Sweden’s world-leading automobile manufacturer, Volvo Cars, recently disclosed that an incident involving unknown attackers was unleashed on its systems. During the targeted cyberattack, the threat operators involved exfiltrated the company’s network with stolen files containing research and development data.

Statements issued after infiltration

The private data that was taken in the attack was accessed after the unknown operators hacked the dedicated servers of Volvo Cars. Following identification of the intrusion and theft, the Swedish carmaker made a statement to the press:

“Volvo Cars has become aware that one of its file repositories has been illegally accessed by a third party. Investigations so far confirm that a limited amount of the company’s R&D property has been stolen during the intrusion. Volvo Cars has earlier today concluded, based on information available, that there may be an impact on the company’s operation.”

The auto manufacturer also confirmed that it had notified all relevant authorities following the discovery of the incident. In conjunction with third-part cybersecurity experts, its IT security teams then began a full investigation into the breach and resulting data theft.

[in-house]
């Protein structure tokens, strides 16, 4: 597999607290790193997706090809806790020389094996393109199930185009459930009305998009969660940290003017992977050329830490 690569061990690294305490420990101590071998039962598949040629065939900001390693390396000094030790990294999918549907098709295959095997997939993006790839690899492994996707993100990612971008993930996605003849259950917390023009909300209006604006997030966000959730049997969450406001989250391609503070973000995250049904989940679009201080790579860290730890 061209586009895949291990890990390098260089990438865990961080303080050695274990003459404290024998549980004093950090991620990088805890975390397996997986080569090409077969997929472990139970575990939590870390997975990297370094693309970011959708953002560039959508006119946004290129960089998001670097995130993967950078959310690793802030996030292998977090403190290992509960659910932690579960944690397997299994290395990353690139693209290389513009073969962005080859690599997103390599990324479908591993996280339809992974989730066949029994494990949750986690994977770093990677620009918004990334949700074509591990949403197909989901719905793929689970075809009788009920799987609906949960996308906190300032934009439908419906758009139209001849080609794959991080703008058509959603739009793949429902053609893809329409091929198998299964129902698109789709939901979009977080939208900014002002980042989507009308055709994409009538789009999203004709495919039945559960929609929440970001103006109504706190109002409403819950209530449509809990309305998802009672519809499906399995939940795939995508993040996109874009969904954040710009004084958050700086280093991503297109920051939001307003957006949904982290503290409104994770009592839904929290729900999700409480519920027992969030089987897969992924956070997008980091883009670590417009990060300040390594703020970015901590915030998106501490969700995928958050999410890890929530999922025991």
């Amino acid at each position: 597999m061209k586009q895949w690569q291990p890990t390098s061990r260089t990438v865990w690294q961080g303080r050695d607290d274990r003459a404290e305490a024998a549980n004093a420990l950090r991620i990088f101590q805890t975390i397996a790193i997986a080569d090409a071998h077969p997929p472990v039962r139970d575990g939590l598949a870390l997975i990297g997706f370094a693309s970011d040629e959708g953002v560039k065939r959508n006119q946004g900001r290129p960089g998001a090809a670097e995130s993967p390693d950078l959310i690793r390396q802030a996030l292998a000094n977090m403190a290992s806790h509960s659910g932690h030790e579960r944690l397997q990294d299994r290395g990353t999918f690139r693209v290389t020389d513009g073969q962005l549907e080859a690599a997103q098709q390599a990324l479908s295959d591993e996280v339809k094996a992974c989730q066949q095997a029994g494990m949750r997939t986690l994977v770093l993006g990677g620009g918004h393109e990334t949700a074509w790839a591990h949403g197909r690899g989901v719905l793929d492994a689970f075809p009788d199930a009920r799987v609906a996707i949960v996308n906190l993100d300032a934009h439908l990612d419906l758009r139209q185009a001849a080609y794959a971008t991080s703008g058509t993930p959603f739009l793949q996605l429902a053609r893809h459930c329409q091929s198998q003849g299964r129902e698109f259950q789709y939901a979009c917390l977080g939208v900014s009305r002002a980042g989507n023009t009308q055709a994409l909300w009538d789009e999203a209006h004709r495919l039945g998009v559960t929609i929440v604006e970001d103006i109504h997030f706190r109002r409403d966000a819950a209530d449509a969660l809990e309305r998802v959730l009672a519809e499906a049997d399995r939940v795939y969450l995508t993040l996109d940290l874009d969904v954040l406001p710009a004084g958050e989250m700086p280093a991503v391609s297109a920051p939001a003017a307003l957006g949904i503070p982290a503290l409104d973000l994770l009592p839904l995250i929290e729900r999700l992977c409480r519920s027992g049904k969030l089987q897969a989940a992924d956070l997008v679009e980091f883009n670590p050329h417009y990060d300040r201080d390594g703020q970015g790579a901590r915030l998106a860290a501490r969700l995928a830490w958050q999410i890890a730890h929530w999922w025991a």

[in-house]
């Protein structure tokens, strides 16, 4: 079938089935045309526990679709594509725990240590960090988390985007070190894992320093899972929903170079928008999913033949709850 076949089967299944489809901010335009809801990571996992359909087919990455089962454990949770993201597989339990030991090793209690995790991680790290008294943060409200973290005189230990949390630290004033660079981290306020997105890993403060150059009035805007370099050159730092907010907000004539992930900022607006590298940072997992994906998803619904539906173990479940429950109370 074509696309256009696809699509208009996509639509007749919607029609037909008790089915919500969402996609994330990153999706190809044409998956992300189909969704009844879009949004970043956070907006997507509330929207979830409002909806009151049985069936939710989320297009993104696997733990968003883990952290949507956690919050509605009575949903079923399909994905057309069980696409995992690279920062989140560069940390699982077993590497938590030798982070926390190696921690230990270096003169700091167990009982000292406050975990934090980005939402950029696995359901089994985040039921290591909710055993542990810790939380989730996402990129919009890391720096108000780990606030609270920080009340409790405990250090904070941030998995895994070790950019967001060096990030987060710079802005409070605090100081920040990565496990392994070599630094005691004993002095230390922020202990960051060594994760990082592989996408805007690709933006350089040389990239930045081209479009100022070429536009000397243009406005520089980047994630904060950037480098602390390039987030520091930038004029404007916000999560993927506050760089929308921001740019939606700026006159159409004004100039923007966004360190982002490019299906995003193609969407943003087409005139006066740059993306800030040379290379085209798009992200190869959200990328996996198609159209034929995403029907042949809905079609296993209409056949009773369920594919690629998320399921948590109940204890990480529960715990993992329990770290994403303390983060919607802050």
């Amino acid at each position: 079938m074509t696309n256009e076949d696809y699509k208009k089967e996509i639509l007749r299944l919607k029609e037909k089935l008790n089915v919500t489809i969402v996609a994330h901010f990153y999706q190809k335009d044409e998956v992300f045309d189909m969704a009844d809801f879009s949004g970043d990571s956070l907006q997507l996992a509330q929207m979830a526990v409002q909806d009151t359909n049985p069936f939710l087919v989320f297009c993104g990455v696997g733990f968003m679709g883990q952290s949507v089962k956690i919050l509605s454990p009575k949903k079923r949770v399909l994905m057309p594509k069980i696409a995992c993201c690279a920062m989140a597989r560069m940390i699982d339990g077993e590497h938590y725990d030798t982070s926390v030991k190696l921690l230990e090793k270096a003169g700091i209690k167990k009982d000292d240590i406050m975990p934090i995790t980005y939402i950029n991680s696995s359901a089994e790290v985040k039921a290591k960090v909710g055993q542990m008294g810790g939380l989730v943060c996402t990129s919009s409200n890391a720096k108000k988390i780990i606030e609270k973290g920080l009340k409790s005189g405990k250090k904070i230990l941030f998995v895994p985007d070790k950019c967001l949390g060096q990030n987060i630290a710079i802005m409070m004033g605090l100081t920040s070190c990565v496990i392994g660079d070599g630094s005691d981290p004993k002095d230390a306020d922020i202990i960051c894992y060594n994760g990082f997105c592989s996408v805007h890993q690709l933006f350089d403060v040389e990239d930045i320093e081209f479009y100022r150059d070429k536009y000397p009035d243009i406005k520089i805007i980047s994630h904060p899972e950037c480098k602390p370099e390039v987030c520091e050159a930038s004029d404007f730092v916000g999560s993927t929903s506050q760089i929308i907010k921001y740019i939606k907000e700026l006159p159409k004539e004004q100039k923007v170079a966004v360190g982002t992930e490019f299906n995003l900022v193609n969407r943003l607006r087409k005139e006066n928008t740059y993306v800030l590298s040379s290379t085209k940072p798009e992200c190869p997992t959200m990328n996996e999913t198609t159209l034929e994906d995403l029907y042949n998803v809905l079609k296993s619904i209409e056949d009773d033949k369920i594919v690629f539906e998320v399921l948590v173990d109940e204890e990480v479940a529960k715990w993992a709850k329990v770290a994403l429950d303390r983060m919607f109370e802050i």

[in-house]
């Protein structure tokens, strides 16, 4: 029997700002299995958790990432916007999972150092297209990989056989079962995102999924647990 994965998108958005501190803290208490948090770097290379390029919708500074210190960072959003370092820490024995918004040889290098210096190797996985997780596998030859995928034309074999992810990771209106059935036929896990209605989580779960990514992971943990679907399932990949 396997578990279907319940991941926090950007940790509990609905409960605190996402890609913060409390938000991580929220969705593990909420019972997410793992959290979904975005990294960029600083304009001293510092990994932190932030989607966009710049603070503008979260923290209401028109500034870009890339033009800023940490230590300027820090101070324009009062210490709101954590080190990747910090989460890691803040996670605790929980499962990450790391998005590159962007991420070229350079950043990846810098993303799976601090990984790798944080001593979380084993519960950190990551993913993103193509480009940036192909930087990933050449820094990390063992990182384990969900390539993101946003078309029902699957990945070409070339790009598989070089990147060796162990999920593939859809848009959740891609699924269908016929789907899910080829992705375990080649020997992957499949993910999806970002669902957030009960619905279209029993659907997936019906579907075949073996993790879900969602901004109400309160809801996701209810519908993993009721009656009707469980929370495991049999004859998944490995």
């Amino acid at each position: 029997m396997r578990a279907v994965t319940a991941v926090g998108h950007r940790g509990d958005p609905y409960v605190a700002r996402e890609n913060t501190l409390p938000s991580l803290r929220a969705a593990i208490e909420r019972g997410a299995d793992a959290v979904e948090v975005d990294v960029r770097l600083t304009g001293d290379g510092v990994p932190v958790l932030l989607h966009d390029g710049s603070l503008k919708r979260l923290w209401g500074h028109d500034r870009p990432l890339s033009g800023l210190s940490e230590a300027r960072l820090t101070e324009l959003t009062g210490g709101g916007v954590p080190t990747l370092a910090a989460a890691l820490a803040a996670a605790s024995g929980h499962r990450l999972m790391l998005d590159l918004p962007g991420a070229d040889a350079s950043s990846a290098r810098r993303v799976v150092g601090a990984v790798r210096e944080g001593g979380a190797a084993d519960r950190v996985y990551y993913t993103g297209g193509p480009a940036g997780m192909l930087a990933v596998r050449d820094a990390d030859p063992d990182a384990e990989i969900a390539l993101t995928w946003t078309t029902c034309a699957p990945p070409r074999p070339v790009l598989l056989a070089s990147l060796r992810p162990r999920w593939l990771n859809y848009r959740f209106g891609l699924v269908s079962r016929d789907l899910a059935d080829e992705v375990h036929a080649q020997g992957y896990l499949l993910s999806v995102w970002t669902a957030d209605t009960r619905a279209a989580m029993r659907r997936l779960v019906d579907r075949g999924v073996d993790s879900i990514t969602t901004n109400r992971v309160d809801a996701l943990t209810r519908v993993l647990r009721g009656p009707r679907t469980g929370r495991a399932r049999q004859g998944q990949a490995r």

At this point in the process, Volvo Cars commented that, based on the information currently in its possession, it can see no possible impact on the security and safety of its customer’s vehicles or to their personal and private data.

Ransomware operators claim responsibility for hit

While Volvo cars did not disclose any specific details regarding the breach it suffered, the ransomware group known as Snatch subsequently claimed ownership of the attack.

The nefarious ransomware gang added a fresh entry to its dedicated data leak site on the Dark Web at the end of November. The operators stated they had breached the Volvo Car Corporation’s dedicated servers and stolen confidential data files during the intrusion. As proof of their successful attack, the ransomware gang posted screenshots taken of the stolen data files. Now, Snatch has additionally leaked close to 40 megabytes of information that it claims involved stolen documents extracted from the carmaker’s severs in the attack.

While Volvo Cars has not commented further on the incident, it has been outspoken on its attitude towards cybersecurity as part of its operation. The firm stated:

“Cyber security is an integral part and a top priority of our global development work and operations. Volvo Cars actively participates in and contributes to the international work on standardisation and best practices and apply industry-accepted recommendations on cyber security.”

The firm added that while its position was never to comment or speculate on potential attacks related to cyber security, all threats and data theft would always be taken seriously.

World-famous organisations and household name brands like Volvo Cars make attractive targets for cybercriminals, especially ransomware operators. Able to request far larger sums as ransomware payments, attacking larger firms can be lucrative. It can also help ransomware operations to raise their profile, among their peers and with potential victims. Members of the press are more likely to cover cyberattacks against well-known companies, giving ransomware gangs the publicity they seek.